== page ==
Cpl. Hiram "Dave" Wilkinson was 33. He passed up a furlough and a "date" with his sister to join a combat flight crew. "I expect to enjoy my date somewhere in the Pacific," he wrote home.

Cpl. Curtis Longenberger was 25. His mother, Agnes, kept a spare bedroom waiting for her lost son. He prepared a letter in case he died: "We have to lose men to win a war. You all can rest assured that I have died fighting." A few months after the crash, the parents of crewman Curtis Longenberger received a letter from the pilot's tent mate. The writer praised the crew's courage and said they flew that night despite engine problems. "Nothing seemed to stop those boys," wrote Lt. J. M. Moore. "Off they flew into the dark skies to bomb those who started all these heartaches and sorrows."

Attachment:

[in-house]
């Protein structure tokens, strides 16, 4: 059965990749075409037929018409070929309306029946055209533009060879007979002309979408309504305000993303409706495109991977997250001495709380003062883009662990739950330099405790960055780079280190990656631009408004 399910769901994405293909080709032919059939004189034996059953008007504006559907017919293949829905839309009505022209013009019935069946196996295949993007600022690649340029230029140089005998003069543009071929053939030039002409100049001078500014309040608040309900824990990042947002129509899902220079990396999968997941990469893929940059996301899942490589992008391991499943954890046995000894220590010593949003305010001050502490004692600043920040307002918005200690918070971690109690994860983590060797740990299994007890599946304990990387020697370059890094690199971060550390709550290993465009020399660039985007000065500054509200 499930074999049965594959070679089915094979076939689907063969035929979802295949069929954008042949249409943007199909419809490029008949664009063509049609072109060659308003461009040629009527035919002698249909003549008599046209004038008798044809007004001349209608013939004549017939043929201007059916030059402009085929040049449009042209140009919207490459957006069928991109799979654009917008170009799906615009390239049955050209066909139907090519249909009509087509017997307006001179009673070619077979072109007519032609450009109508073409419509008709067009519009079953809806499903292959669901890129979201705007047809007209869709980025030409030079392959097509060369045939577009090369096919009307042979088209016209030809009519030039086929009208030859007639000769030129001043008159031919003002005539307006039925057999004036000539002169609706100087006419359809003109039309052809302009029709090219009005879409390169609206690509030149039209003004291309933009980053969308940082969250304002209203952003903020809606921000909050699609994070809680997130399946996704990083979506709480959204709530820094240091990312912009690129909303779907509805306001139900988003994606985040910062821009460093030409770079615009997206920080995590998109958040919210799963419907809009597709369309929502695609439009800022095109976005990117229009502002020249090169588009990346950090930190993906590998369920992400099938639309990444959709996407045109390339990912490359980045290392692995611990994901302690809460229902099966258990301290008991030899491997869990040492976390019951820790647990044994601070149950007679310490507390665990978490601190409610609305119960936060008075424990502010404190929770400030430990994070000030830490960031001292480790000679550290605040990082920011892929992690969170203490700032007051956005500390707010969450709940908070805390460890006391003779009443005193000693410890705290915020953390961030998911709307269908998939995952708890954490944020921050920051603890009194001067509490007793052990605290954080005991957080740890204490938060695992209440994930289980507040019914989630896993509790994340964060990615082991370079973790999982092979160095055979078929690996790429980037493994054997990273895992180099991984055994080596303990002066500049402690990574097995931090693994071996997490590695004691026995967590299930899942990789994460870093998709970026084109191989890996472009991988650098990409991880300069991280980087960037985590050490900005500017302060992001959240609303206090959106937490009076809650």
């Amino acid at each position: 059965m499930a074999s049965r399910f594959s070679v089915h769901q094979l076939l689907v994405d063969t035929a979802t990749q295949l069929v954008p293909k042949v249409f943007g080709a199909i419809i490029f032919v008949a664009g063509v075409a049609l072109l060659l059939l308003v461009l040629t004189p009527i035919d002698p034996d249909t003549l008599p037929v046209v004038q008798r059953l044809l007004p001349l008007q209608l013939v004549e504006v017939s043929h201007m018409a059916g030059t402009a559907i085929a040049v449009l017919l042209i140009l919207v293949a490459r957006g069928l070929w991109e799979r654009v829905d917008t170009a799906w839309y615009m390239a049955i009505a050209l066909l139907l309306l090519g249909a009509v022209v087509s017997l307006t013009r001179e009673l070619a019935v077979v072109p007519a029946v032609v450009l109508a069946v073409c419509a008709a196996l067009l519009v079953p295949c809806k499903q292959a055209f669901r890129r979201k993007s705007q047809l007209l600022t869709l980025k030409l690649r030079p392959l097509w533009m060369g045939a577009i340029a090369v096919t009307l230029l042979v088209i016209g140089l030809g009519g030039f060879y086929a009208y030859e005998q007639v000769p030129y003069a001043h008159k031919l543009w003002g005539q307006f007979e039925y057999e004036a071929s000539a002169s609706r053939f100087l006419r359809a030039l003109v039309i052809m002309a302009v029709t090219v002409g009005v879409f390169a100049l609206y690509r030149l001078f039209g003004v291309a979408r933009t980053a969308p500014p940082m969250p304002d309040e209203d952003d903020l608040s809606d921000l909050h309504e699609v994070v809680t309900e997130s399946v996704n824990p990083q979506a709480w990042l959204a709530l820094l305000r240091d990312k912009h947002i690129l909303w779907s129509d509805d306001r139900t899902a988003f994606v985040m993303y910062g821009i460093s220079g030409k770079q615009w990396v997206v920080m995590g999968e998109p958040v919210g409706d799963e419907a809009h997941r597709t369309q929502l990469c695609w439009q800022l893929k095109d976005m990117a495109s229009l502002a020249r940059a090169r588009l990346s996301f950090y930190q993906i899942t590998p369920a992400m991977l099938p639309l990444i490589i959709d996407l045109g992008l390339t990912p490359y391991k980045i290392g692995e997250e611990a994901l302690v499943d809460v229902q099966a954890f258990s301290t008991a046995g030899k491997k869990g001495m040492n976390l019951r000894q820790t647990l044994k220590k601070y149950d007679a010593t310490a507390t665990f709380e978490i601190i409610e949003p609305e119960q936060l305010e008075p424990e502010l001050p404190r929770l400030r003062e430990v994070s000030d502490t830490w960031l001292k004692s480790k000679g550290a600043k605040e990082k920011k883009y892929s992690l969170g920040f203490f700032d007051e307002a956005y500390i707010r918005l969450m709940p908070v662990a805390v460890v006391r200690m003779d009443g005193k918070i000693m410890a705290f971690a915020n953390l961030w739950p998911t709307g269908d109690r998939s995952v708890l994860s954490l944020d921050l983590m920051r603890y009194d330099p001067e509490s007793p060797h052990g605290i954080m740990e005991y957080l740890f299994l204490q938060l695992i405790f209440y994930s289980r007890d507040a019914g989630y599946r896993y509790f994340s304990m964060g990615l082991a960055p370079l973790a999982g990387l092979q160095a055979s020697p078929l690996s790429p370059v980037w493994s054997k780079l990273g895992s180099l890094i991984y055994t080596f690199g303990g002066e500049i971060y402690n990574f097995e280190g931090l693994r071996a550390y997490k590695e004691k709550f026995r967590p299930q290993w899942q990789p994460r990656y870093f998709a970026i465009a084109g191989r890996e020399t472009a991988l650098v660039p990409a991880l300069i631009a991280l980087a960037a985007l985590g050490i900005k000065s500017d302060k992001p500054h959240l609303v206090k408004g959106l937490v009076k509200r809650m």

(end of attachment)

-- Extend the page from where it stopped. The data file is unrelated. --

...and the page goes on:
Relatives
Kathryn "Kay" Hansen Cunningham (niece of James W. Carver)
"He was the brother of my mother, June Carver Hansen. I was told that the painting on the airplane is a Red Devil. Everyone in our family is so very grateful for all the work that was done to bring my uncle and his crew mates home. I do have copies of a few of the letters he sent home. Thank you for your website and all the information in it."

References
PNG Museum Aircraft Status Card - B-17E Flying Fortress 41-2635
FindAGrave - John S. Hancock (grave photo, obituary)
FindAGrave - Sgt Robert H Burns (grave photo)
FindAGrave - Lieut James "Scootie" Walter Carver (obituary)
FindAGrave - Corp Curtis T Longenberger (photo, obituary)
FindAGrave - Mac S. Groesbeck (memorial marker, photo, obituary)
McAlester News Capital "Obituary for John Strother Hancock" April 22, 2005
Deseret News "Obituary of Mac S. Groesbeck" March 17 2005
Thanks to Janice Olson and Brian Bennett for additional information.

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Last Updated
January 5, 2018